Absentee ballot loophole? Wisconsin man investigated for fraud

A Racine County man trying to prove election fraud admits to breaking election law by requesting absentee ballots for others.  Harry Wait said he was exposing a security loophole. Now, the state is investigating him for voter fraud related to this bogus ballot requests.

Wait, who leads the group H.O.T (Honest, Open and Transparent) Government, said he requested the ballots for Racine Mayor Cory Mason and several others, and then showed the still-sealed envelopes to FOX6. One envelop that never arrived was for Assembly Speaker Robin Vos.

Harry Wait

FOX6 asked Wait how he could defend breaking the law. "Breaking the law to save the republic. I’ll take the penalty any day of the week," he responded.

Mason called for criminal penalties. If charged and convicted, Wait could face the possibility of $10,000 in fines and up to 3 ½ years in jail.

"I think what Harry Wait has done is stolen a ballot. And he should face the criminal consequences of that," said Mason. "You don’t get to rob a bank and then say you’re immune from robbing the bank because I showed everybody how terrible it was that I robbed a bank."

Racine Mayor Cory Mason

Wait notified the people whose ballots were requested, along with the Racine County Sheriff's Office. Sheriff Christopher Schmaling admitted Wait asked if the sheriff would come immediatley to arrest him. "Hell, no," Schmaling responded.

He clarified later that is because criminal arrests take time. Schmaling's office said they requested the state attorney general investigate, which is now underway.

"Sheriff Schmaling understands Wait’s passion and commitment to honest, open, and transparent government, especially as it pertains to elections; however, he never gave Wait permission or consent for Wait’s actions.  Sheriff Schmaling does not condone any violation of the law.  Instead, Sheriff Schmaling believes in holding people accountable when they violate the law," a statement from the sheriff's office stated.

Wait said he was proving the vulnerabilities in the state's MyVote Wisconsin page. He says armed with just the voter's date of birth and name and attesting he was who he said he was, he was able to get the ballots delivered to him.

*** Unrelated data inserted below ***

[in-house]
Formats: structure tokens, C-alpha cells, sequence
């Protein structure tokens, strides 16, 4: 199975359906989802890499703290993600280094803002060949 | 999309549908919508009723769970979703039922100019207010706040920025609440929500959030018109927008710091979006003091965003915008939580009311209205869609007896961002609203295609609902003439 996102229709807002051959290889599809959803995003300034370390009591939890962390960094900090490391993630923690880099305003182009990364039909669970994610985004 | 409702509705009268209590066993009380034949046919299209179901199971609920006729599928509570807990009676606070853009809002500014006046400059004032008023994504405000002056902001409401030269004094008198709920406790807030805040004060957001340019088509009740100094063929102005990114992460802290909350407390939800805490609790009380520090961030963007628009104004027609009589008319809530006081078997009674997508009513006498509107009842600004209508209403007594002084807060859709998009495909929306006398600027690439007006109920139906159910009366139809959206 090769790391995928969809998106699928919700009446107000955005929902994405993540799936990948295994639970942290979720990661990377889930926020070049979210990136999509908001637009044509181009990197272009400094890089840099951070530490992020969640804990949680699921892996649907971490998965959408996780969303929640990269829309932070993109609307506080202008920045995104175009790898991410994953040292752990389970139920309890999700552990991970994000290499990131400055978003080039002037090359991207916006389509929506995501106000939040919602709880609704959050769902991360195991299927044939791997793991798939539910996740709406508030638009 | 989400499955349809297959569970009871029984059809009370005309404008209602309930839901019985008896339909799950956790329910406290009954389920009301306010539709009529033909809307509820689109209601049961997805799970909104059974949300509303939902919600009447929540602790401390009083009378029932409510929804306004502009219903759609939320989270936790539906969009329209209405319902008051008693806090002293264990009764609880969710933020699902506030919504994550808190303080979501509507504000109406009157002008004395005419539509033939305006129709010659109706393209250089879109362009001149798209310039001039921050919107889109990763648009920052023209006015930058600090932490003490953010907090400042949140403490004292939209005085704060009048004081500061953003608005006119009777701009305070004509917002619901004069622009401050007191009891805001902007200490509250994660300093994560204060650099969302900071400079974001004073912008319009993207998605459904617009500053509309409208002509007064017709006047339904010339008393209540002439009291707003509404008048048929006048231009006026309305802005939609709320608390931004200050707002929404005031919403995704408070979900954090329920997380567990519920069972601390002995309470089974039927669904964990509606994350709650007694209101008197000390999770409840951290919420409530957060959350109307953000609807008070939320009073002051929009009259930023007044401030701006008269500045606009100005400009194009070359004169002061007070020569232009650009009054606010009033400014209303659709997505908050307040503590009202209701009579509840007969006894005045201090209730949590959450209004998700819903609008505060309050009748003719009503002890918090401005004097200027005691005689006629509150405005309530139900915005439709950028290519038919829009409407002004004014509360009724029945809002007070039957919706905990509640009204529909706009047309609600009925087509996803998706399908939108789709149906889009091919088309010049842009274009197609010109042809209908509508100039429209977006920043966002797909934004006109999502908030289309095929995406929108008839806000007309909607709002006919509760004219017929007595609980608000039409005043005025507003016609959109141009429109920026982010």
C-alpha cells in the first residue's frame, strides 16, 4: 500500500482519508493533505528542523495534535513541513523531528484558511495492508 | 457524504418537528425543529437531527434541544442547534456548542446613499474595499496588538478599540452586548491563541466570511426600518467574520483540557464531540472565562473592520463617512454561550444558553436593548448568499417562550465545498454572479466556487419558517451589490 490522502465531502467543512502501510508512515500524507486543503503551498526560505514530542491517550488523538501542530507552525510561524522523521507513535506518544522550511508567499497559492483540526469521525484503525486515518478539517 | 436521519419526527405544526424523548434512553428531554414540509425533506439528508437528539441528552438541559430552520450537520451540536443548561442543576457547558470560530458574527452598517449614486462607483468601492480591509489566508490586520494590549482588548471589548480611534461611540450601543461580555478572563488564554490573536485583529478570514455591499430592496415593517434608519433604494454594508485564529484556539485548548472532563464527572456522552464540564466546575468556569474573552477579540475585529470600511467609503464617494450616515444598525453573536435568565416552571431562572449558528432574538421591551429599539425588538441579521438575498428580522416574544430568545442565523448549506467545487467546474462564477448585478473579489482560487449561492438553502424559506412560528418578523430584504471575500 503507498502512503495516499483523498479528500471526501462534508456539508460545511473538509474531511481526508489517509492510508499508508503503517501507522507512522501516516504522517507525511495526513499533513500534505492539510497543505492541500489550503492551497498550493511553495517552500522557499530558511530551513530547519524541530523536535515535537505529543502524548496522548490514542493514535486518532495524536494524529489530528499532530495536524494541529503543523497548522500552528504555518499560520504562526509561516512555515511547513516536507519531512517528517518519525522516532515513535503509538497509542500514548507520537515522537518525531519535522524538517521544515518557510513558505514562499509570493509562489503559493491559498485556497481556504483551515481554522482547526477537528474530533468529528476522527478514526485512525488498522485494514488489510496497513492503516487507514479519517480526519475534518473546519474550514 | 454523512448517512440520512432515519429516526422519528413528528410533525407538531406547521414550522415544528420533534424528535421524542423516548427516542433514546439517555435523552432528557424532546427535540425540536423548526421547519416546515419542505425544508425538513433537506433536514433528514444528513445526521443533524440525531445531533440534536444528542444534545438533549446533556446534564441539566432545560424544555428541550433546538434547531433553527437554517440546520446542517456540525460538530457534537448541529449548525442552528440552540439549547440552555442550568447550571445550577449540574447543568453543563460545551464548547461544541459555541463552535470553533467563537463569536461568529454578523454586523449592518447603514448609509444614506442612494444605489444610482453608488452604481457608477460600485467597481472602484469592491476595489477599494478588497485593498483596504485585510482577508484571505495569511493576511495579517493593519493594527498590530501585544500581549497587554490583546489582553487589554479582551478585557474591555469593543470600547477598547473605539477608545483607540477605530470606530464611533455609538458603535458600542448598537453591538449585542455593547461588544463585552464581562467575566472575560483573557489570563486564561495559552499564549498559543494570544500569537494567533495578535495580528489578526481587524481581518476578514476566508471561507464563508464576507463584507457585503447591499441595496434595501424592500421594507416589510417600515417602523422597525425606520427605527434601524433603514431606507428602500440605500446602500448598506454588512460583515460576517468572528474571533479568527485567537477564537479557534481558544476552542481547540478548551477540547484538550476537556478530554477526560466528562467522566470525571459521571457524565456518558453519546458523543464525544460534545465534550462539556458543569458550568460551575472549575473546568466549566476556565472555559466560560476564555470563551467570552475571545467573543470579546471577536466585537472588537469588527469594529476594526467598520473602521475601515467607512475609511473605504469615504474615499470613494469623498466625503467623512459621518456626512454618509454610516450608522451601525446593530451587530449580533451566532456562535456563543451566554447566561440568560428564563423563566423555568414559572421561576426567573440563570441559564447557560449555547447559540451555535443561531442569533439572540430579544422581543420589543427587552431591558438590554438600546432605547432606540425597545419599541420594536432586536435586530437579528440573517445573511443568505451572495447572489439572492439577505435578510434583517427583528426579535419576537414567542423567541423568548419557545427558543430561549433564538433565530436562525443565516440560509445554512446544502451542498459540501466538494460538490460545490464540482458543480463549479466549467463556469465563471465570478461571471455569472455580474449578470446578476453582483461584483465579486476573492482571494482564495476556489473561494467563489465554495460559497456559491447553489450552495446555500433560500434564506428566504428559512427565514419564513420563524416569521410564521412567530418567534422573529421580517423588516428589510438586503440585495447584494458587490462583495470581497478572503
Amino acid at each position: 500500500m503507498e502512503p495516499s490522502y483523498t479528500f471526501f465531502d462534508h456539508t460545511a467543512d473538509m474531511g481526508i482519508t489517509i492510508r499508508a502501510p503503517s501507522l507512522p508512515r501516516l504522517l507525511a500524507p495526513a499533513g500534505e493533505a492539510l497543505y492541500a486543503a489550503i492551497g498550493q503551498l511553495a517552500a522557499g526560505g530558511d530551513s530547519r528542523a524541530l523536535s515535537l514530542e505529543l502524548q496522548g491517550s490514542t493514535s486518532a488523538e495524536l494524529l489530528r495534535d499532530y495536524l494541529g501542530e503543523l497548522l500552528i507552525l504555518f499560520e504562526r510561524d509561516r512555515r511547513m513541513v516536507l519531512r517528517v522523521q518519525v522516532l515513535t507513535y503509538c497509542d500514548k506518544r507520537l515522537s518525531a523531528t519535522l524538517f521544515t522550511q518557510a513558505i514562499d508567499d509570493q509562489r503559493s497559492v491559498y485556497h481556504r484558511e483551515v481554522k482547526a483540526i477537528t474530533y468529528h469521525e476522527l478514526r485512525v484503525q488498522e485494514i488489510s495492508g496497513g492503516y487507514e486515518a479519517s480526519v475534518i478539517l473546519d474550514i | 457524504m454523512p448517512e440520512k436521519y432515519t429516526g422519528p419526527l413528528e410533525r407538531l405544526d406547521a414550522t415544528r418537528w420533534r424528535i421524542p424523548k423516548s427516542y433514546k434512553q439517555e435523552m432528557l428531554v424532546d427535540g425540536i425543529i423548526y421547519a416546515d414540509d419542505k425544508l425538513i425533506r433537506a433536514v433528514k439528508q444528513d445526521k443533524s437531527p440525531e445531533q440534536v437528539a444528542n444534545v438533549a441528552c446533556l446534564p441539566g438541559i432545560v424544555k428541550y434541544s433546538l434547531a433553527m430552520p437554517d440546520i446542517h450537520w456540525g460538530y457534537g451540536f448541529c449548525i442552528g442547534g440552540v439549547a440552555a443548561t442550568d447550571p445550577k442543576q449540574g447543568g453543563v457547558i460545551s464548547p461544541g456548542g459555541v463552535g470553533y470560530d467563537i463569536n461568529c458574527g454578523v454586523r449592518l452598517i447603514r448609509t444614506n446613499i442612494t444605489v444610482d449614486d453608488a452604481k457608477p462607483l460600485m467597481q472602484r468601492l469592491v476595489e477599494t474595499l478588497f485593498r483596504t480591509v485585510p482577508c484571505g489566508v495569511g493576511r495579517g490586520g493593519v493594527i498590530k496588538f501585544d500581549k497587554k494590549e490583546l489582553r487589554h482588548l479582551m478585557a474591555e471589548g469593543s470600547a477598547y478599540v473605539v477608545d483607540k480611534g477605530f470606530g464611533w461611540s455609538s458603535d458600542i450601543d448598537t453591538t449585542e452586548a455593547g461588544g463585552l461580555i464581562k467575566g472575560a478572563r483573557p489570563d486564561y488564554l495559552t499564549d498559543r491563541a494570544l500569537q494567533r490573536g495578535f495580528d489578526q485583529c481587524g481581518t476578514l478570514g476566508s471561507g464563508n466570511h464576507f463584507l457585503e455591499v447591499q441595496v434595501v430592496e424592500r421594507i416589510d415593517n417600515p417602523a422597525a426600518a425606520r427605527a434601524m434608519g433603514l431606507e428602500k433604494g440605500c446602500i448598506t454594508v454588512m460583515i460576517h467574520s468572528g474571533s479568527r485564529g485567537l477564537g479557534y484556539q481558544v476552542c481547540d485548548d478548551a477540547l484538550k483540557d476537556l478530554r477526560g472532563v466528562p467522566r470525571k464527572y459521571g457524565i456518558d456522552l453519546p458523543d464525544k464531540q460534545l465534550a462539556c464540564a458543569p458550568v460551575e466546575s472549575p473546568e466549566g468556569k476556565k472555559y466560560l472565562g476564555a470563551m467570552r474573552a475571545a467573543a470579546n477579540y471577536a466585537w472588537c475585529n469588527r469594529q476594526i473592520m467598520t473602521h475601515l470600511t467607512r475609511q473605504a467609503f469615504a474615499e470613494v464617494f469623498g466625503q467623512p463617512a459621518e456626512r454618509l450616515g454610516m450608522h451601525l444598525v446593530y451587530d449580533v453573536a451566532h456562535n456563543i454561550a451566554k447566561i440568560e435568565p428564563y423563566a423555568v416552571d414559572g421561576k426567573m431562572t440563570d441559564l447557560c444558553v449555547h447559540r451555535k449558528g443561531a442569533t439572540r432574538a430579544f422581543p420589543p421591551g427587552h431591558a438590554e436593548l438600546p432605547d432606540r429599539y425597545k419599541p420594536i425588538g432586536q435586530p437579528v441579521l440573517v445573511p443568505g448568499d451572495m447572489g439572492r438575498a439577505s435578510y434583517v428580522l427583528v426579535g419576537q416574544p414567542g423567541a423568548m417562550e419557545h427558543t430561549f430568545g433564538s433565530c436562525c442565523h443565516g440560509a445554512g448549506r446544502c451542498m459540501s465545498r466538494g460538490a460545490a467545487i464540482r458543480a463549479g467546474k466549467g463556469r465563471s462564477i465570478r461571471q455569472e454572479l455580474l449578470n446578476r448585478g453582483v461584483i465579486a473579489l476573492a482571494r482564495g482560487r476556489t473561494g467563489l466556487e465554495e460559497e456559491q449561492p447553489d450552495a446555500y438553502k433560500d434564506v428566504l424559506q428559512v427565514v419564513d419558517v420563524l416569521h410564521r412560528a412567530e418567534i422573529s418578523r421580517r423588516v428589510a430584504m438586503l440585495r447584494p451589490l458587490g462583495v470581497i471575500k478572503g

To request the ballot, you have to attest you are requesting the ballot for yourself. In light of the problem, the state's official voting website now lists the laws that would be broken by fraudulently claiming otherwise. "The above address and name are mine and correct. Any person who impersonates a registered elector, poses as another person for the purpose of voting at an election, falsely procures registration or election materials, or otherwise violates the law will be referred for prosecution."

"I believe there are people who are systematically harvesting these ballots, I don’t have proof," Wait said.

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In reaction, the Wisconsin Elections Commission on Thursday called an emergency meeting.

"If someone has the personal information of another individual, they could unlawfully request a ballot in their name. Just like a nefarious individual could misuse the personal information or identity of someone to commit something like a financial fraud, someone can also unlawfully use an individual’s personal information to commit election fraud," said Meagan Wolfe, Wisconsin Elections Commission administrator.

Meagan Wolfe

Wolfe said the MyVote website is not more vulnerable that paper requests and she added there are checks and balances. 

"There are many checks in the system at both the state and the local level to prevent and detect such activity. Requesting or attempting to vote in absentee ballot in the name of another person has long been and continues to be a crime," Wolfe said.

Those checks did not stop some clerks from sending out the ballots. Nor did it stop Adrianne Melby's friend from requesting a ballot for her, as a test of the system.

"They said, 'Oh my gosh, I think I just literally ordered your absentee ballot.' I was like, are you serious?" Melby said.

"There was no uploading of a photo ID," added Melby. "There was no checking to see if I had requested the ballot be mailed to this other address."

She notified the sheriff of the problem.

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A reporter with Wait's permission requested Wait's ballot be sent to Michigan. Wait's town clerk in Dover called him before mailing the absentee ballot.

In a following discussion at the town hall, the clerk told Wait she knew everybody in the town. Wait responded,"Thank you. You proved that the system can work."

The Wisconsin Elections Commission administrator says they are reminding clerks to double-check requests like this. Wolfe adds that their data can flag if someone is making multiple requests to the same address.  

She says since April, more than 4,000 people have requested an absentee ballot be sent to an address other than their residence on file. The commissioners agreed to send those people a postcard at an estimated cost of $7,500.